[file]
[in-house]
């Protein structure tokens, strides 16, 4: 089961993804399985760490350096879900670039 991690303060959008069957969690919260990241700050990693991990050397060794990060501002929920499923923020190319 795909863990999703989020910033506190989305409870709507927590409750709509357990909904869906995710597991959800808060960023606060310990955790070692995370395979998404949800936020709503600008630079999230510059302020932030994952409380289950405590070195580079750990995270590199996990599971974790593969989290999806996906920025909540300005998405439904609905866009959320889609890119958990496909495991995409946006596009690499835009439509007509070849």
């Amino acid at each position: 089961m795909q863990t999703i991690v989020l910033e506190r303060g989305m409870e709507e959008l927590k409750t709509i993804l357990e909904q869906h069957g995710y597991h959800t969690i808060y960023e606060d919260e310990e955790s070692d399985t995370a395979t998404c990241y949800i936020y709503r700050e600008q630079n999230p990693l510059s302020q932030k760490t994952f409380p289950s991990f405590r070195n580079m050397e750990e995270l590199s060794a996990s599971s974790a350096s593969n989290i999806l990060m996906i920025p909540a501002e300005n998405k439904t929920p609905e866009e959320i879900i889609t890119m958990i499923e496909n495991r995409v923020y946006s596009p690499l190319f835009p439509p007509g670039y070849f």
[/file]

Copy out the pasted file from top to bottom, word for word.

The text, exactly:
[in-house]
């Protein structure tokens, strides 16, 4: 089961993804399985760490350096879900670039 991690303060959008069957969690919260990241700050990693991990050397060794990060501002929920499923923020190319 795909863990999703989020910033506190989305409870709507927590409750709509357990909904869906995710597991959800808060960023606060310990955790070692995370395979998404949800936020709503600008630079999230510059302020932030994952409380289950405590070195580079750990995270590199996990599971974790593969989290999806996906920025909540300005998405439904609905866009959320889609890119958990496909495991995409946006596009690499835009439509007509070849």
């Amino acid at each position: 089961m795909q863990t999703i991690v989020l910033e506190r303060g989305m409870e709507e959008l927590k409750t709509i993804l357990e909904q869906h069957g995710y597991h959800t969690i808060y960023e606060d919260e310990e955790s070692d399985t995370a395979t998404c990241y949800i936020y709503r700050e600008q630079n999230p990693l510059s302020q932030k760490t994952f409380p289950s991990f405590r070195n580079m050397e750990e995270l590199s060794a996990s599971s974790a350096s593969n989290i999806l990060m996906i920025p909540a501002e300005n998405k439904t929920p609905e866009e959320i879900i889609t890119m958990i499923e496909n495991r995409v923020y946006s596009p690499l190319f835009p439509p007509g670039y070849f």